On February 14, 2018, a 19-year-old killed 17 students and staff at Marjory Stoneman Douglas High School in Parkland, Florida, using a legally purchased AR-15 rifle.
Less than a week later, amid a resurgence in the gun debate in the United States, President Trump suggested that the influence of violent video games plays a role in mass shootings.
“The level of violence on video games is really shaping young people’s thoughts,” Trump said on February 22. “You see these movies, they’re so violent, and yet a kid is able to see the movie. If sex isn’t involved, but killing is involved. And maybe they have to put a rating system for that, and you get into a whole very complicated, very big deal.”
On Thursday, Trump is scheduled to meet with prominent video-game industry executives to discuss, “violent video-game exposure and the correlation to aggression and desensitization in children.”
But there’s good reason to expect that nothing will come of this meeting. Here’s why:
Discussing violent video games is a distraction from the real issue: Gun violence.
When a 19-year-old gunman walked into Marjory Stoneman Douglas High School on February 14, he used an AR-15 rifle to kill 17 students and staff members.
The gunman was reportedly “fascinated by guns,” and had a record of aberrant behavior. A profile from the Sun Sentinel in Broward County, Florida — where Marjory Stoneman Douglas is located — details a history rife with problems.
Notably, that history doesn’t include video games (let alone violent video games).
It’s entirely likely that, as a 19-year-old in 2018, the gunman played video games at some point. What’s clear is that video games played no role in the mass shooting on February 14.
So, why are we talking about violent video games? Good question.
As Parkland shooting survivor Chris Grady told CNN in a recent interview, “That’s just a really pathetic excuse on behalf of the president. I grew up playing video games — ‘Call of Duty,’ those first-person shooter games — and I would never, ever dream of taking the lives of any of my peers. So it’s just pathetic.”
Violent video games don’t lead to real life violence.
The suggestion that violent video games and films are at least partly responsible for the rise and persistence of gun violence in the US dates back to the early ’90s. But the Columbine High School shooting in 1999 brought it into the national conversation once again.
The two Columbine High School gunmen were active “Doom” players. Since the game primarily focuses on shooting a gun — at demons, in outer space — commentators suggested that the gunmen had trained for the real-life shooting by playing “Doom.” The game featured a gun as the main point of interaction and perspective — the “first-person shooter” was a relatively new concept in video games back in 1999 — and thus arose suspicion.
If these teenage gunmen were playing this game, and capable of committing such a horrific act, what did that mean for all the other kids playing these games?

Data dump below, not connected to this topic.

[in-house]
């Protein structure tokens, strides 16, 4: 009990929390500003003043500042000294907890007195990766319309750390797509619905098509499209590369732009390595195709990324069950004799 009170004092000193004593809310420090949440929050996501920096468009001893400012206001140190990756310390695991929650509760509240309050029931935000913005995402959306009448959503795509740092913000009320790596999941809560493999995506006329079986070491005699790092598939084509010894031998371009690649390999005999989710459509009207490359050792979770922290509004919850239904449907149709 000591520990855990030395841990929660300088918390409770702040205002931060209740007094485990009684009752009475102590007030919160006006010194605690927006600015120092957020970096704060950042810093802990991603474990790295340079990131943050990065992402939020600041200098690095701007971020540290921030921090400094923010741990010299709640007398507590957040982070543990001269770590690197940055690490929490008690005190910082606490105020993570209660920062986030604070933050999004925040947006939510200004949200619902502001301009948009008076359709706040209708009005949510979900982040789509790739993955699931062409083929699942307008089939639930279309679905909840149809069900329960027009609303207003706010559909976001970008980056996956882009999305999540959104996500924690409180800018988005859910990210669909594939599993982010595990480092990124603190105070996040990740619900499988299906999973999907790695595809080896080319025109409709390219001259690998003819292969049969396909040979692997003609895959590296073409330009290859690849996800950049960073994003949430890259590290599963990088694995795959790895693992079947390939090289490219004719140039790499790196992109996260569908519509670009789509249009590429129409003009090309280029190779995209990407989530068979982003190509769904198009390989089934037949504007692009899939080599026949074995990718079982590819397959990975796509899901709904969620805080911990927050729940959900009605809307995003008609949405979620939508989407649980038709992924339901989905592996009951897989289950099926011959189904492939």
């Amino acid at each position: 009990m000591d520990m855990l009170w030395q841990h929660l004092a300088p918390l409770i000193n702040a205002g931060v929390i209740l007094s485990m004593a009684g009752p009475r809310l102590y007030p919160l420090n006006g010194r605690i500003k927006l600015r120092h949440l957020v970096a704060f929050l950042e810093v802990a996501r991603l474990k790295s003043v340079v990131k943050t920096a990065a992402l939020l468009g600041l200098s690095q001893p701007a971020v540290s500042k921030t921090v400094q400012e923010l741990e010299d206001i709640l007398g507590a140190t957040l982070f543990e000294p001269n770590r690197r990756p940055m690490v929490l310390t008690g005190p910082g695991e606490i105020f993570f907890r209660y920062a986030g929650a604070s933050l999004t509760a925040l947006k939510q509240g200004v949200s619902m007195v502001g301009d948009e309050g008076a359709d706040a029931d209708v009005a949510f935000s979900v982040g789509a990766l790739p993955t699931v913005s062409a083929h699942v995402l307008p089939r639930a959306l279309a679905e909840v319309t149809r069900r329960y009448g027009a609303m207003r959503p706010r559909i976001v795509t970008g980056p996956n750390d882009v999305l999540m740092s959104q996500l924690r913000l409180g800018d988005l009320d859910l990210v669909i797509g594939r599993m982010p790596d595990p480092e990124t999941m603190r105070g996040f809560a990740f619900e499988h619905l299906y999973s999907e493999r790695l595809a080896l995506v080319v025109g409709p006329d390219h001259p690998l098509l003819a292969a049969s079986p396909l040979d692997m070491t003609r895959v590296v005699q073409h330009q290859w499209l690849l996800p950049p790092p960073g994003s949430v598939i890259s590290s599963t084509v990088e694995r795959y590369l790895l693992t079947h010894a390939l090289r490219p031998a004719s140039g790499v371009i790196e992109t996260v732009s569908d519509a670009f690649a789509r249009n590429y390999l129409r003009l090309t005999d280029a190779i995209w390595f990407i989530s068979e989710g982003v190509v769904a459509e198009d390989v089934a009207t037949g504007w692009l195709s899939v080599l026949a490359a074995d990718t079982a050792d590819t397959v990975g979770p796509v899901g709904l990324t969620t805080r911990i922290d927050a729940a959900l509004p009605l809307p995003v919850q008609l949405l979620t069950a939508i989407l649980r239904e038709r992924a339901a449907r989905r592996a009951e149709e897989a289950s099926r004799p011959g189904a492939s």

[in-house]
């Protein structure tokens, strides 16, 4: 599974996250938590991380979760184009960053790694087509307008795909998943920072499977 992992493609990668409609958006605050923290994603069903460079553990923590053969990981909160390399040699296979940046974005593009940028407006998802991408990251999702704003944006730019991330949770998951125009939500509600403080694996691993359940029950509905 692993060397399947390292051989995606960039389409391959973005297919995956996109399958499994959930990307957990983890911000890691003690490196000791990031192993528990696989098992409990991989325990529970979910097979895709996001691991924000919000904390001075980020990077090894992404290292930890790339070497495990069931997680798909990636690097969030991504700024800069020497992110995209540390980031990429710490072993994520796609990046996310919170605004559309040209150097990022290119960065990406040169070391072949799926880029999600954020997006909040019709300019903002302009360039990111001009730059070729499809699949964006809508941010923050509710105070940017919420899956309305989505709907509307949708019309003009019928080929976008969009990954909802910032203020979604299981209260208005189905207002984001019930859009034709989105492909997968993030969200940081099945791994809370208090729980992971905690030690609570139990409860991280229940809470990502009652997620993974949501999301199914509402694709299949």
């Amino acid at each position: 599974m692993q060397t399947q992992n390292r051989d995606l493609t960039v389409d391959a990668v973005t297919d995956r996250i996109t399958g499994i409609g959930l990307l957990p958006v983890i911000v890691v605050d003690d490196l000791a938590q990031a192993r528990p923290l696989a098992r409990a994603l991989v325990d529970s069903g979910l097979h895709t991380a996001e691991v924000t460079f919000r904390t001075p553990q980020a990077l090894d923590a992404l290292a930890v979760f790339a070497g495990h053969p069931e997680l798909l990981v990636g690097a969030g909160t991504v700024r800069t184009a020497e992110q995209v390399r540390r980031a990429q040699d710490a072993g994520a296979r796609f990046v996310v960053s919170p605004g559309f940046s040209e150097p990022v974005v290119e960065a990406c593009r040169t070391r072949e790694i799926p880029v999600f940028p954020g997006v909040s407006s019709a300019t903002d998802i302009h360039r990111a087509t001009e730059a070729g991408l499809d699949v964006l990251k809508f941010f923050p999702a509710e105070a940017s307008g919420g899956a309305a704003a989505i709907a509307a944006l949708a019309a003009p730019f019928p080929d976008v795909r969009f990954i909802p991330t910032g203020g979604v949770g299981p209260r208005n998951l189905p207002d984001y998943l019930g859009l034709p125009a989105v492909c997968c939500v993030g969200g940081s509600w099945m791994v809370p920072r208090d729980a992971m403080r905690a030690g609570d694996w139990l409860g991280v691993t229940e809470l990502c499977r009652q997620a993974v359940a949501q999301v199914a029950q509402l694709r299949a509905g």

There’s a simple answer to that, of course: The same video games are sold all over the world, yet gun violence is far more prevalent in the United States than the vast majority of countries where games are sold. In other words, video games are not the determining factor.
Video games have ratings already.
If you’ve ever purchased a video game, you’ve probably run into a video game rating. The Entertainment Software Ratings Board (ESRB) is responsible for giving out video game ratings in North America. If the game contains enough graphic violence, and enough sexually suggestive themes, it’s likely to be rated for play by teens and/or adults.
Games are rated for various groups based on a variety of factors, from violence to depictions of sex (and many other things). If you’re publishing a game in North America, and intending to sell it in a retail store, you’re required to have an ESRB rating.
And if you’re buying a game in a retail store that’s rated “M for mature,” you’re almost certain to be carded — independent reports put retail compliance with video game ratings at north of 90%.
Simply put: It’s very difficult to buy a violent video game in a store as a minor.
The ESRB was actually created in response to previous calls from government officials to regulate video game ratings in the early ’90s. Moreover, it was created by the video game industry lobby group that’s scheduled to meet with President Trump and other lawmakers on Thursday.
If the call from Trump is to “put a rating system for that,” there’s an easy answer: One already exists.
Where the video game industry could find a sticking point is in the push toward digital game sales. Without parents monitoring, it’s entirely possible to buy any game you want through digital storefronts — all you need is a credit card or a prepaid card (which can be purchased by anyone online or at retail). Will that come up in this meeting? We’ll find out soon.